Howard is still a legend in Washington. I’m sure in part because of his mammoth homers, but if he treated others the way he did me that day in 1982, I’m sure he’s legendary for more than just baseball. When they Nationals built their new park, they erected a statue of Hall of Fame pitcher Walter Johnson, Negro League superstar Josh Gibson and Frank Howard.

The statue of Frank Howard in the centerfield pavilion at Nationals Park
The statue of Frank Howard in the centerfield pavilion at Nationals Park

Other memories of that day

Addendum: A couple of other things I remember from that time in the Mets’ locker room:

- Legendary sportswriter Jim Murray, hands in his pockets and glasses that looked about an inch thick, standing in the corner talking to Rusty Staub. The next day he wrote a column about Staub, chock full of quotes, although he never took a note. Later legendary broadcaster Ernie Harwell told me (a story for another time) that Murray never took notes yet had never been accused of misquoting anyone.

- Dave Kingman sitting slumped on a stool in the middle of clubhouse, ignoring everyone, eating three hot dogs in about a minute.

- The Dodgers won the game, 2-1, behind the pitching of Fernando Valenzuela. The game was tied 1-1 going into the bottom of the ninth. Valenzuela led off the inning with a single (yes, a starting pitcher batting for himself in the bottom of the ninth). He was replaced by a pinch runner, who later scored the winning run.

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    • Robb Hoff profile image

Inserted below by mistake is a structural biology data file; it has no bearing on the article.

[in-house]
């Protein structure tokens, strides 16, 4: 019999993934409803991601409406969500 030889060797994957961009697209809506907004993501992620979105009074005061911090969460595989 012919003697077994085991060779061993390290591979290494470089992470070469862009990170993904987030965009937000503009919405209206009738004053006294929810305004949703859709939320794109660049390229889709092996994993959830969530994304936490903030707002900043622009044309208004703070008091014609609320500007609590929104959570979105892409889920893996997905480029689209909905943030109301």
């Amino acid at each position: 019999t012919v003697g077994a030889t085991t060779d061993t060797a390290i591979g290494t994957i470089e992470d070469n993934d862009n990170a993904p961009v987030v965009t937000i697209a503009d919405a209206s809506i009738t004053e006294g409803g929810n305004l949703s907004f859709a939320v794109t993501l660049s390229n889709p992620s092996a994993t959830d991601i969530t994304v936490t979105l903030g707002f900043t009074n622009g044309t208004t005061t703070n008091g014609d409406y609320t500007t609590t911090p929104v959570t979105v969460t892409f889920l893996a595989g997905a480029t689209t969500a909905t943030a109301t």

Robb Hoff 4 years ago from Cincinnati, Ohio

      Cincinnati Reds part-time announcer George Grande told a story about Howard over the air this past season that had a one-liner from Howard summing up what Howard thought about the really bad teams he managed: "You can't polish a turd". I was surprised a veteran announcer like Grande actually said that over the air but it was funny!

    • e-five profile image

      e-five 4 years ago from Chicago, Illinois, USA

      I had a press pass to the Dodgers in 1982-85, and often went down into the locker room in the concrete bowels of Dodger Stadium. Tommy Lasorda had an open and welcoming office, where he would often hang out with visiting movie stars and older ballplayers. One of those who fell into both categories was former Brooklyn Dodgers firstbaseman Chuck Connors, who was a fixture in Lasorda's office. I also spent a lot of time in the press box with Vin Scully and Roy Campanella. Hearing their stories about moments from baseball in the 1940s, 1950s, and early 1960s contributed greatly to my love of the history of the game. I think my love of urban planning and architecture came out of hearing stories about the old ballparks and the neighborhoods that surrounded them. Thanks for the great memories.